It was a day in April, three hundred and ten years ago. One Sebastià Ribas was driving his cart along a track in Sencelles. Nothing is known about Sebastià, except that he may have been a merchant. This hint comes from the goods he had in his cart. He was confronted by two bandits and was left injured, after they had stolen sheets, wheat and rice. The theft of this latter commodity is interesting in that rice wasn't common in Mallorca.
Perhaps the bandits had been particularly attracted to Sebastià's cart for this reason. Or, more likely, they were simply opportunists, looking to steal what they could. Four months later, Antoni Mas from Santa Margalida was driving his cart. Three bandits attacked him. It is not known what was stolen from him, but it is known that Antoni was shot. There was robbery with extreme violence on the ways and tracks of Mallorca, but it was nothing new.
Almost five hundred years before Sebastià Ribas and Antoni Mas suffered at the hands of bandits, Jaume I conquered Majorca.
From 1229 onwards, it has been argued, the people of the island lived in fear, a violent Mallorcan society having owed much to the division of land after the conquest. There was no army as such in Mallorca, so nobles established private armies in their territories. These served dual purposes - defence forces against possible pirate attacks and for resolving (or starting) internal conflicts. Villages and their families thus became part of a network of communities often intent on revenge for one reason or another.
Available arms were to be greatly reinforced by what was brought back from the defence of Bugia in Algeria in 1515 - Mallorcan and Balearic forces had gone to the aid of the Spanish governor. Firearms were no longer the preserve of the aristocrats.
The major eruptions of violence on the island were those of the Revolt of the Part Forana (outside the Ciutat, i.e. Palma) in 1450 and the Revolt of the Germanies (the Brotherhoods) from 1521 to 1523. Grievances common to both were the appalling social conditions that many islanders suffered from, and neither revolt was to resolve anything.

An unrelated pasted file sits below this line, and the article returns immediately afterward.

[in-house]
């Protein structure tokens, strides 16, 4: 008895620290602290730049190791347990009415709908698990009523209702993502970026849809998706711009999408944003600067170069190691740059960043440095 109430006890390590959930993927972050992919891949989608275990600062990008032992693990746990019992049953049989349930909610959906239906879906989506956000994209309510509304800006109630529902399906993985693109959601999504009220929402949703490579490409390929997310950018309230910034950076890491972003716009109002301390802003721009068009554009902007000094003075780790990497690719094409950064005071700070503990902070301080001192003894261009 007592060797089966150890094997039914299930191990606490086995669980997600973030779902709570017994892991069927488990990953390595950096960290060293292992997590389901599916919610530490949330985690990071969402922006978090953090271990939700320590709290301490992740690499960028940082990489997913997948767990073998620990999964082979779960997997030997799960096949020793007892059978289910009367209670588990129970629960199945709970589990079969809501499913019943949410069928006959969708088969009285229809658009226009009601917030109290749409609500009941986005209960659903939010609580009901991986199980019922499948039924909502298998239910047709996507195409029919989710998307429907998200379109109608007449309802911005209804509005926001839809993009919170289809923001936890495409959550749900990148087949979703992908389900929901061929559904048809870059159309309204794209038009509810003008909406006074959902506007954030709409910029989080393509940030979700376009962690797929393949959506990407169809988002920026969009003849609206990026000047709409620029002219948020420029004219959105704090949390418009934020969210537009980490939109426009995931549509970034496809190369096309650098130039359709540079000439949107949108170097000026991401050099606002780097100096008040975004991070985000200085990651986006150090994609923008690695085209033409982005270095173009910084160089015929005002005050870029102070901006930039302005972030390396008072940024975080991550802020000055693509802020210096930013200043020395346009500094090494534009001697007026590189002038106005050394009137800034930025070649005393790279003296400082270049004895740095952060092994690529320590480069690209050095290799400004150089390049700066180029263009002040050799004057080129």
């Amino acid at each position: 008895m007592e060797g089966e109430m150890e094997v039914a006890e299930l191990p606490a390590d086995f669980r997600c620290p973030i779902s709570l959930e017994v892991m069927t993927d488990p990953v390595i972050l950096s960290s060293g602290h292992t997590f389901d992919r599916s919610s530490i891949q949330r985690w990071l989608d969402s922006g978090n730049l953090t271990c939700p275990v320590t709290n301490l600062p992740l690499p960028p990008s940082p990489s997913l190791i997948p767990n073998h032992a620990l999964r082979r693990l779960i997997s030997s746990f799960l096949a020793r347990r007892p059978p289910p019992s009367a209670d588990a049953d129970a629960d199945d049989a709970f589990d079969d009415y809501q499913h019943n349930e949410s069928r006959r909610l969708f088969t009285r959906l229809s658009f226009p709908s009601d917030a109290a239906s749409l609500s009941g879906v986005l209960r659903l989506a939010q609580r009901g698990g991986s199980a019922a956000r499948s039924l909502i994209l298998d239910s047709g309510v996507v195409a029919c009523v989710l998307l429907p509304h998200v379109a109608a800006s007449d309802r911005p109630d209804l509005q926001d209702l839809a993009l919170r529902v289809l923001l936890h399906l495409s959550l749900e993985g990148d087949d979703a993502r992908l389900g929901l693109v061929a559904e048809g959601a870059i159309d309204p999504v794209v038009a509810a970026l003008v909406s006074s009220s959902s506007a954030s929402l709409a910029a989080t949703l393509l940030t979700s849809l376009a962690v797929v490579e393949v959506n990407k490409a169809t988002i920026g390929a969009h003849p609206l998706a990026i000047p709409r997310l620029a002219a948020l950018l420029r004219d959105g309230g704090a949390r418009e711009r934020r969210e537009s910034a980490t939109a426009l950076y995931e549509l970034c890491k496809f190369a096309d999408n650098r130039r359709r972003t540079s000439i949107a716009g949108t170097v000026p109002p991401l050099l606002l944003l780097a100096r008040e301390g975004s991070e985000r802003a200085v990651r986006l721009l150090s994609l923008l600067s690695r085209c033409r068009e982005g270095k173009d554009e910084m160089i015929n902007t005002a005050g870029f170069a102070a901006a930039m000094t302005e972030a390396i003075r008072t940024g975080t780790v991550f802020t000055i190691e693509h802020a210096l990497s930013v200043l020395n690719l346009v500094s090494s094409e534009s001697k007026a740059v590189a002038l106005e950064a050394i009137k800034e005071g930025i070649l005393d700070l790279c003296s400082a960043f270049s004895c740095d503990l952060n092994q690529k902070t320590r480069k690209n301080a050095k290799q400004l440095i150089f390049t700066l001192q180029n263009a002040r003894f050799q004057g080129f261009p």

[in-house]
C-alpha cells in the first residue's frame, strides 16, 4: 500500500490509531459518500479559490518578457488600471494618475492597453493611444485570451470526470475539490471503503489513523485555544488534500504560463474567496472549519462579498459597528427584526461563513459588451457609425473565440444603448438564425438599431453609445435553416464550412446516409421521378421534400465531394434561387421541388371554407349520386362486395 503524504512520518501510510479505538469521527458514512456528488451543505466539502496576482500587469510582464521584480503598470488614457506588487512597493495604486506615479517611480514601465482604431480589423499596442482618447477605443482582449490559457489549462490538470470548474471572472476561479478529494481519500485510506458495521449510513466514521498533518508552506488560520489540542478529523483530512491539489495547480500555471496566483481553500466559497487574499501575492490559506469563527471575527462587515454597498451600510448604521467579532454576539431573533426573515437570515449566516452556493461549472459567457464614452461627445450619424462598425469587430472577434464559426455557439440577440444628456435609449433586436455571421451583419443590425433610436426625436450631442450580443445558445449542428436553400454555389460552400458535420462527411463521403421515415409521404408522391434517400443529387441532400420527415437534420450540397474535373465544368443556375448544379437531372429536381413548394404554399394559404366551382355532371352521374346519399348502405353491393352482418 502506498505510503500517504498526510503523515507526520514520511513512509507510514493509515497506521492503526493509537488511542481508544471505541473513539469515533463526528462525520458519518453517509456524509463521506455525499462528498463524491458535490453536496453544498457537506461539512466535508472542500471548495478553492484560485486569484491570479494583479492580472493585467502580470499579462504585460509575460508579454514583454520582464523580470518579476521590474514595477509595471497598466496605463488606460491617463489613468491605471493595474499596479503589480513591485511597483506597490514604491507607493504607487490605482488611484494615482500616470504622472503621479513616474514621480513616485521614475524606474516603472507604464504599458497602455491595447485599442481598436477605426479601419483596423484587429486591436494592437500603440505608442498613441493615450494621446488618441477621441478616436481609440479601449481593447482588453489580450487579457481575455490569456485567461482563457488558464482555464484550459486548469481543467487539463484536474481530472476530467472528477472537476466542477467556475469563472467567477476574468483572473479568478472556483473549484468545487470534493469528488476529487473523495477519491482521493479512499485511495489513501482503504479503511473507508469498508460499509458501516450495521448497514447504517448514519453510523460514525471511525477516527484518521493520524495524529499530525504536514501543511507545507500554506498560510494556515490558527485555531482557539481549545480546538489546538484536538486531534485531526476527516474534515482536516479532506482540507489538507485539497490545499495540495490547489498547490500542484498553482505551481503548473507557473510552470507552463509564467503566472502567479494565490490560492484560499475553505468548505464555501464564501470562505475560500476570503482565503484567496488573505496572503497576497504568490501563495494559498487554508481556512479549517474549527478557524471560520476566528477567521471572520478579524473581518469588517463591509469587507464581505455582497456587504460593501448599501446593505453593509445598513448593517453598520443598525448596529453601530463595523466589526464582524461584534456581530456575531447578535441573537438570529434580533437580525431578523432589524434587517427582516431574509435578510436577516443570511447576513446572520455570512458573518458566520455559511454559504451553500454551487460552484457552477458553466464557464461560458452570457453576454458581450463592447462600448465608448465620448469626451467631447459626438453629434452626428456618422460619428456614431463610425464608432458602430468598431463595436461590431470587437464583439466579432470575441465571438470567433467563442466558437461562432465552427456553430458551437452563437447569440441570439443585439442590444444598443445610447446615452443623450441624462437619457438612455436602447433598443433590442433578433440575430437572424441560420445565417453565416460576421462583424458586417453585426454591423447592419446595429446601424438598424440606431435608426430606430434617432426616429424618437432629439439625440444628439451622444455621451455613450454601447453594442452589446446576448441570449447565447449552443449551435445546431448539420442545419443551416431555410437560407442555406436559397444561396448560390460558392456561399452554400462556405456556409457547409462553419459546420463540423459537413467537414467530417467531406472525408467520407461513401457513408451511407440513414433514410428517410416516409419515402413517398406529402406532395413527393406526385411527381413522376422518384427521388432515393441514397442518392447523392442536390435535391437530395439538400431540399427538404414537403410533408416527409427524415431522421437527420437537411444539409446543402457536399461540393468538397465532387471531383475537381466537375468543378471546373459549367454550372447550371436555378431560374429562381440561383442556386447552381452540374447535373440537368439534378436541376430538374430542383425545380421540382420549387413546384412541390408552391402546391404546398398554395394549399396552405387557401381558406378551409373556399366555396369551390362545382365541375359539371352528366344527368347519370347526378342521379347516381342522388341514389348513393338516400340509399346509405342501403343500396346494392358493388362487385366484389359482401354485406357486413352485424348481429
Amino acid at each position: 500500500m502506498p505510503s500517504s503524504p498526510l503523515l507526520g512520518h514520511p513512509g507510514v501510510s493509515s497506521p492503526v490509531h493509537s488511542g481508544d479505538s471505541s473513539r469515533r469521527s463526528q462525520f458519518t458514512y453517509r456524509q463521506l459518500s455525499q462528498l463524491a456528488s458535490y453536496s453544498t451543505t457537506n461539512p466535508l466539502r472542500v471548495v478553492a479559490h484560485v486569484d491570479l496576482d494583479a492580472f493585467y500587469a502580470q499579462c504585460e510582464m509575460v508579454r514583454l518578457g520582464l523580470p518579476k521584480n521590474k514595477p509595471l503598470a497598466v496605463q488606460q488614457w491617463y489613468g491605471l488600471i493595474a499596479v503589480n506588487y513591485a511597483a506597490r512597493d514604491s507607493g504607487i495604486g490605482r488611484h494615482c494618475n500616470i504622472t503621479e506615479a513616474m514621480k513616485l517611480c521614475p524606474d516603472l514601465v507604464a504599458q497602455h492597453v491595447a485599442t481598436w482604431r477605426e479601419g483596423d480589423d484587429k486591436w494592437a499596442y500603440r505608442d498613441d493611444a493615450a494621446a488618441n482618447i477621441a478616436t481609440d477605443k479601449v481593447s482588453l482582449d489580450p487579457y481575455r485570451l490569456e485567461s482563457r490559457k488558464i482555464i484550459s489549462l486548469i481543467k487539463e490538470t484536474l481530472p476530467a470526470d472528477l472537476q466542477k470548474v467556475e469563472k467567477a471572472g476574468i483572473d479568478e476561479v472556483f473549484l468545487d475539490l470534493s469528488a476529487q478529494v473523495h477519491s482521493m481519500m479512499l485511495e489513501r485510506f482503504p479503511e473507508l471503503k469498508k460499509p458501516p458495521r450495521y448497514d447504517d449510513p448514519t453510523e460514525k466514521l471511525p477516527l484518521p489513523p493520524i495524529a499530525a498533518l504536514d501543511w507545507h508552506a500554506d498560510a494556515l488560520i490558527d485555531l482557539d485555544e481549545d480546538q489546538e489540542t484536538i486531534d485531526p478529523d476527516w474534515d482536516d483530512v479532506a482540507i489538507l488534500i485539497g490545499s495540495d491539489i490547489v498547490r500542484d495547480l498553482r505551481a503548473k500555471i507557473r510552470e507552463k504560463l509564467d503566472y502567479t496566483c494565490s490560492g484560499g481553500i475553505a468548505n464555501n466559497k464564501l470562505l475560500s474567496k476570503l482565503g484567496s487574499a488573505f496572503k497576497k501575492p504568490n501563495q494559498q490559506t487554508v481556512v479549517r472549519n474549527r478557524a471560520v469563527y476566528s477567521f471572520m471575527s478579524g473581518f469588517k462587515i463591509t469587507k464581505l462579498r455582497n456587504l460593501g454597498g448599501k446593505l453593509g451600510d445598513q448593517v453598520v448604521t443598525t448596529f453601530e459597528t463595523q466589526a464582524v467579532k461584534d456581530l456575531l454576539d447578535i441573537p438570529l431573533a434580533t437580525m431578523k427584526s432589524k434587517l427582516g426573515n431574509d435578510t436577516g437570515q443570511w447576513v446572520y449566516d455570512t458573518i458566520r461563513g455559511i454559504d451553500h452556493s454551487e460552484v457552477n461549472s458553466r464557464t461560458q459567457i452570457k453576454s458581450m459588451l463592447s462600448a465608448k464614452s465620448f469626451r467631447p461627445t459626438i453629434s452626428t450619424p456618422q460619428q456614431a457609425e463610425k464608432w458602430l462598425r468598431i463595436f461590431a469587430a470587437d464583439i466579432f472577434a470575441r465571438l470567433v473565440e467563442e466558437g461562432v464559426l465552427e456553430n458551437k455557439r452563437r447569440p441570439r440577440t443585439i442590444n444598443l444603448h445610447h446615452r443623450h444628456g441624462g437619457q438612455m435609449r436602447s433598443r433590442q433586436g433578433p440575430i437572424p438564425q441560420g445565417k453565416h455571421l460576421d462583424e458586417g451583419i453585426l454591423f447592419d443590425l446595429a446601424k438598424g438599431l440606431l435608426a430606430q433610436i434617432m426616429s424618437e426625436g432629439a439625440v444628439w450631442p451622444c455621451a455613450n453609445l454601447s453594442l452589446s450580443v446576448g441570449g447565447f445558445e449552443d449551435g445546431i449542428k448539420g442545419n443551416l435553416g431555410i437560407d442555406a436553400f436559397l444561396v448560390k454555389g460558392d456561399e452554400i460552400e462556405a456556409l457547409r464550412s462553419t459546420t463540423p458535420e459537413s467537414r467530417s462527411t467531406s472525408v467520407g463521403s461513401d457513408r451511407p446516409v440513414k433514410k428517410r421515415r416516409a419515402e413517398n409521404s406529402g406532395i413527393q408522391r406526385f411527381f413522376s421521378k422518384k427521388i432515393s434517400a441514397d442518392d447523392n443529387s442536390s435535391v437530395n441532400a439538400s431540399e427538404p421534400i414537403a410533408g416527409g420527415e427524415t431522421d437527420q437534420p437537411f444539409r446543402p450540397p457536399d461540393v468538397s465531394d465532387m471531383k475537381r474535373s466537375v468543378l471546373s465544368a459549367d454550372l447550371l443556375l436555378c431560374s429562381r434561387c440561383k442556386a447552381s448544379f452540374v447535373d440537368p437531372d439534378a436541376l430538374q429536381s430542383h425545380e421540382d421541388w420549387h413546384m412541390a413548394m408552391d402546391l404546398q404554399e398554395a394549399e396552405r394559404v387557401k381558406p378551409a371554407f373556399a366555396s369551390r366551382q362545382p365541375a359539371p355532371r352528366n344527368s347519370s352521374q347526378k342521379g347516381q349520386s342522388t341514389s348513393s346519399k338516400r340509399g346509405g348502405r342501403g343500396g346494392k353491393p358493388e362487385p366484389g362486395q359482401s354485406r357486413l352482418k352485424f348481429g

Clans had meanwhile emerged that grouped together small gangs who were the legacy of the private armies formed by the thirteenth-century nobles.
There was the Torrella versus Puigdorfila vendetta that lasted all of 120 years between 1460 and 1580, and this was to soon be followed by the Canamunt versus Canavall, which endured until past the middle of the seventeenth century.
Pacts of silence meant that the Audiencia royal court was never able to truly deal with the armed gangs that existed in parts of Mallorca. The church was often complicit in giving refuge to gang members, who came from different backgrounds and had different motives.
Two classes of bandit were established. The “bandoler” belonged to a “bàndol”, which operated under a gang leader and guarded specific territory. The bandolers were assassins who enjoyed the protection of their villages, their mayors and, more often than not, the local churches. The “bandejat” was a man raised outside the law or who was cast out from society. Anyone who didn’t recognise the established order was classified as a bandejat. An example was the leader of the Part Forana revolt, Simó 'Tort' Ballester. Another was Mateu Reus, aka 'Rotget'.
The idea that the Mallorcan bandit was like some masked highwayman is a long way from the reality. He was part of a structure that developed over the centuries, while his role evolved. In certain instances, such as the Revolt of the Part Forana, the bandit had a political function. Generally, however, he was an almost semi-legitimate figure, given protection by his community in acting on behalf of that community, even if this did entail assassination and robbery. Some bandits were knights. Others were ordinary men responding to poverty and to the needs of their families and communities.
But what about the attacks on Sebastià Ribas and Antoni Mas? It is more than likely that they were the victims of the highwayman-robber type of bandit, opportunistic thieves who had nothing to do with organised banditry. By 1711, the people of the island had grown tired of all the violence, while the ending of the Canamunt-Canavall feud (given as 1666) resulted in an environment in which there were still bandits but not the gangs as had previously existed.
However, the aftermath of the War of the Spanish Succession led to a flare-up of the old-style banditry. The authorities of the Bourbon king, Felipe V, were determined to stamp it out, but they came across a bandit, treated in folklore as a kind of Robin Hood, who supposedly had magical powers to prevent his detention. He was Mateu Reus - Rotget.
In November 1728, the authorities set a trap for him. He was captured at Lluc Sanctuary and was executed two months later. Five hundred years after the conquest and the path to banditry, Rotget was Mallorca’s last “great” bandit.
Until, and some might say, others were to emerge some time later.